Four administrations were overthrown between 1988 and 1999, and there were blatant indications that the opposition parties were working with the ruling party. Nawaz Sharif attempted to become Amirul Mumineen with a two-thirds majority in the new parliament through a 15th constitutional amendment, which passed with flying colours in the National Assembly but was shot down in the Senate. NGOs, journalists, and writers all faced persecution for opposing the proposed change. Everyone came together to work toward a single objective as a result of the repression. When the generals eventually ousted Sharif from office in 1999, the majority of political leaders and civil society activists exhaled a sigh of relief.
The Chief Justice of the Supreme Court was dismissed by General Musharraf in March 2007. The constitutional avenue was seized by members of civil society, journalists, and attorneys within a few days. I frequently took part in protest marches calling for the reinstatement of judges. Neither containers nor tear gas shells were present. The movement quickly expanded across the nation, and the All-Parties Democratic Movement was established within a short period. General Kayani reportedly contributed significantly to its success.
The Pakistan Democratic Movement (PDM) is said to have received current-day backing from influential institutions. As a result, the current PTI revolt is facing overwhelming challenges and has no backing from the ruling class. The corrupt dictatorship is supported by the global bourgeoisie, in Hamza Alvi’s words.
Also Read: The 21st Century Multipolar Political Environment & Pakistan’s Neutrality
The PTI is facing a co-alliance of 12 highly skilled and crafty political parties on its own, as well as a partisan media, a furious bureaucracy, and a biased Election Commission of Pakistan. The PTI movement currently looks to be the only non-hybrid political movement in Pakistani history.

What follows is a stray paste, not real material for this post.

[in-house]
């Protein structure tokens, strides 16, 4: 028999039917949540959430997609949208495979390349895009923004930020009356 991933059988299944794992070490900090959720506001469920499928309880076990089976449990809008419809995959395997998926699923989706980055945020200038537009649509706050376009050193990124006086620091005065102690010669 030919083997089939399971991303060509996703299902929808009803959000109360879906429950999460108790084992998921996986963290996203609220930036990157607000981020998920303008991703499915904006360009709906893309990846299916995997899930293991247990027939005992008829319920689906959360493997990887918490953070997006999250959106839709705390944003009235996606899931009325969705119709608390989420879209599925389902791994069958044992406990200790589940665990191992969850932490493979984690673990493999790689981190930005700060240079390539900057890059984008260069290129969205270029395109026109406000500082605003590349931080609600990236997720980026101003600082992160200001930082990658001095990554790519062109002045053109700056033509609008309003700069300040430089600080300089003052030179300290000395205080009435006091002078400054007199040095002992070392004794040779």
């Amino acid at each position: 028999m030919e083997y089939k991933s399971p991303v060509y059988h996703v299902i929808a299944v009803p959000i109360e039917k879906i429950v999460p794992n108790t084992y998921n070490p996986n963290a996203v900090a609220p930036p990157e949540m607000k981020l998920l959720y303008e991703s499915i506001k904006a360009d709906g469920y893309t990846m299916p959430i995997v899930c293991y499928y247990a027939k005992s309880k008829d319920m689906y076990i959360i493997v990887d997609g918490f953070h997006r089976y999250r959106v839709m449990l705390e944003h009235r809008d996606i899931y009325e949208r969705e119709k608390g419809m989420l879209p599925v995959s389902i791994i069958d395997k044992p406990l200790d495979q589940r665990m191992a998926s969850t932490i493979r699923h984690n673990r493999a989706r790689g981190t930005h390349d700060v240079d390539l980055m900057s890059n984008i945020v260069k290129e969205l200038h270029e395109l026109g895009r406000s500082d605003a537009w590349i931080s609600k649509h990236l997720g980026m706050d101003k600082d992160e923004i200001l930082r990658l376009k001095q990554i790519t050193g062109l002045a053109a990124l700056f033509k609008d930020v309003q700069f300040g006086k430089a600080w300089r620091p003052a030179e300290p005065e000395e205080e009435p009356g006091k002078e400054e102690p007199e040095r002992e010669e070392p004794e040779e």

If the PTI stays away from the establishment, in my opinion, this is both a benefit and a departure period the party has to break its isolation, which it may achieve by connecting with natural civil society, such as labour unions and special interest groups. It must consider forming alliances with labour unions for manufacturing employees, sweeping worker organizations, nurses, teachers, truckers, peasants, barbers, small business owners, minority groups, and social networks.
To balance the influence of the party’s affluent and powerful factions, they must be supported. Instead of being loyal to the party, they simply have one interest: advancing group interests. Additionally, major political party leaders have developed distinct wings (such as labour, youth, and women’s wings) since 1988 rather than forming coalitions with marginalised groups, which has damaged and corrupted social movements. In the end, this damaged the moral foundation of democratic administration in the nation and eroded the social basis of so-called “mainstream” parties, deepening their dependence on the establishment. It makes sense that we now have two Pakistans, one belonging to the 1% and the other to the 99%.
There are no have-nots on the central executive committee of any political party, not even the PTI. The degree of democracy and good governance are closely related to union density (the percentage of working people who belong to unions). Nearly all of the Nordic nations rank highly on indices measuring the effectiveness of democracy and government. It’s interesting to note that they also have the greatest union density (61 to 92%) in the world. The only assurance of effective government in Pakistan is a non-hybrid, civilian-led movement, which may be built through Articles 3 and 38 of the Pakistani Constitution.